Author

Martha Koepke

Date of Award

1-1-2013

Document Type

Thesis

Superseded Degree Name

Master Of Arts In Special Education

Colleges & School

College Of Education And Leadership

First Advisor

Sister Gabrielle Kowalski, O.S.F.

Library of Congress Subject Heading

Special education; Adjustment disorders in children; Behavior disorders in children; Behavior therapy

Abstract

Some alternative education schools have characteristics such as flexibility in school design, small school size with increased opportunities to build relationships of trust, and individualized instruction that address students' behavioral needs. As a veteran special education teacher working in an alternative education school, specifically a behavior reassignment site, the researcher began with a concern that the needs of students with EB/D may not be met due to the comprehensive nature of the students' needs and resource limitations within this setting. Past research has studied the effective behavioral interventions that have demonstrated benefit to students with disabilities, as well as alternative education as a setting for instruction. That literature helped to define the main research question: Do behavioral interventions used in alternative education schools, specifically behavior reassignment sites, impact the behavior of students with EB/D, as perceived by their teachers? Special education teachers and those making student placement decisions must be aware of the behavioral interventions provided, or not provided, to this vulnerable population within this setting. Essentially the study asked whether the behavioral interventions used in certain alternative education settings for students with EB/D benefits them, and to what extent or level of efficacy. To effectively examine the efficacy, or lack of efficacy, of behavioral interventions used in alternative education, several working questions were developed: 1. What behavioral interventions are needed by students with EB/D? 2. What resources of behavioral interventions are available to special education teachers? 3. What is the short term and long term impact of behavioral interventions on the behavior of students with EB/D? These questions helped identify components of the research question and helped inform the construction of the survey in particular. Academic failure, retention, suspension, expulsion or dropping out of school are all factors that may affect students with EB/D. Many of them are placed in alternative education schools for a period of time. Within that unique setting, special education teachers have an opportunity to use strategies that may change the trajectory of students' behavior. This study intended to help determine the level of benefit of the behavioral interventions that these students require. Results then can be applied within this setting to the behavior of students with EB/D to increase the option of reentry into traditional schools. This study set out to investigate the behavioral interventions used in alternative education schools, specified as behavior reassignment sites. The study also intended to discover the level of impact these strategies have on the behavior of students with EB/D. It was expected that the study would provide significant feedback to special education teachers, staff, and administrators in alternative education schools. The researcher hoped to identify behavioral interventions that demonstrated benefit or lack of benefit to students with EB/D. The goal was to provide insight into the resources and strategies that may enable special education teachers to better effect changes in students' behavior.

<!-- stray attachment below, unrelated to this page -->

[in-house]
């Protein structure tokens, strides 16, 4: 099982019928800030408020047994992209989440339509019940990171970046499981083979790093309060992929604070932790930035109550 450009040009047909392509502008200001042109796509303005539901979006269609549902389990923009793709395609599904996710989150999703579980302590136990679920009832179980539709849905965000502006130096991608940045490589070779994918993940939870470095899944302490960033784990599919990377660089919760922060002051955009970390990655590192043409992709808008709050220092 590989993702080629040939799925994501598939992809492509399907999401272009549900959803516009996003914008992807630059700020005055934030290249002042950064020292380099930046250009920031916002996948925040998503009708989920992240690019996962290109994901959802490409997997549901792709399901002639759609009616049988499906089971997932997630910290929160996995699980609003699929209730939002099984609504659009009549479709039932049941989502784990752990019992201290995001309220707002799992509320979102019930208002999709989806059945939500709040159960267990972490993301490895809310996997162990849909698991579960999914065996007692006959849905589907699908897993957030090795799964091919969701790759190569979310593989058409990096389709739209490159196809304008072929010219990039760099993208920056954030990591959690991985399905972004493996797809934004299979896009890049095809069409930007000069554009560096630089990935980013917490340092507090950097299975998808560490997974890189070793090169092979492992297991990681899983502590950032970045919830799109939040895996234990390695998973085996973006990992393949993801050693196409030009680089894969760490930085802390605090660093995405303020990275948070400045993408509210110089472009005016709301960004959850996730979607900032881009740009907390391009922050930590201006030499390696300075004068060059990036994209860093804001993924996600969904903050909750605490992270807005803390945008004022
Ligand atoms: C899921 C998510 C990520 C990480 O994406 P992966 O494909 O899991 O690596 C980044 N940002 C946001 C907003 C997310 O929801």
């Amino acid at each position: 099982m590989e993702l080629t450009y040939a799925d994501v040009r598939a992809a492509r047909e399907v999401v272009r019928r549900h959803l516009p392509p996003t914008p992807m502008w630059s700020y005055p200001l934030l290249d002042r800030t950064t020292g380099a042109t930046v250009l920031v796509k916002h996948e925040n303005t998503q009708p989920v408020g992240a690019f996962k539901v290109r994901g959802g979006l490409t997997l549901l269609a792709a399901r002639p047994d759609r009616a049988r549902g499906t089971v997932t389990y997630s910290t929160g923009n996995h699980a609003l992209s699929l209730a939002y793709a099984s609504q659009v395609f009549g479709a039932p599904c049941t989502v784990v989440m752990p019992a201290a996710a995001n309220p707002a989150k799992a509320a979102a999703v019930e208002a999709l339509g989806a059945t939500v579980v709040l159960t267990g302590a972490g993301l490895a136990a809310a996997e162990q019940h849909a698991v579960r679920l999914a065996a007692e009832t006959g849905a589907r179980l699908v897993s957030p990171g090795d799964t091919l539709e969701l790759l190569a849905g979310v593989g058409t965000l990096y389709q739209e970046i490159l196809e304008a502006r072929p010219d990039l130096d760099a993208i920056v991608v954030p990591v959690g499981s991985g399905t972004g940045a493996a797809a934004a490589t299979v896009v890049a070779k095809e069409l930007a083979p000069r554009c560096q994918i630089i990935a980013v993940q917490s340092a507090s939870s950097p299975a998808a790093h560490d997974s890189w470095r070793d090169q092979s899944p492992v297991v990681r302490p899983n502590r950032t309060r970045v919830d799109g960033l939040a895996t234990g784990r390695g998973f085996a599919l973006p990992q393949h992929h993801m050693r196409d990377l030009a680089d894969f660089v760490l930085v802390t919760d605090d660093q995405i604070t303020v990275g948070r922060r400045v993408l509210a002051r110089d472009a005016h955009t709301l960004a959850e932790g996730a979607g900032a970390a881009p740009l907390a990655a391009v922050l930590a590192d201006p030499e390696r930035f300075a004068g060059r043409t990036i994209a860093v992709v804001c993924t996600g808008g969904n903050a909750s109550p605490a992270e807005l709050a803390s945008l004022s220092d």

Rights

Open Access

OCLC Number

854793788

Is this full-text open access?

1

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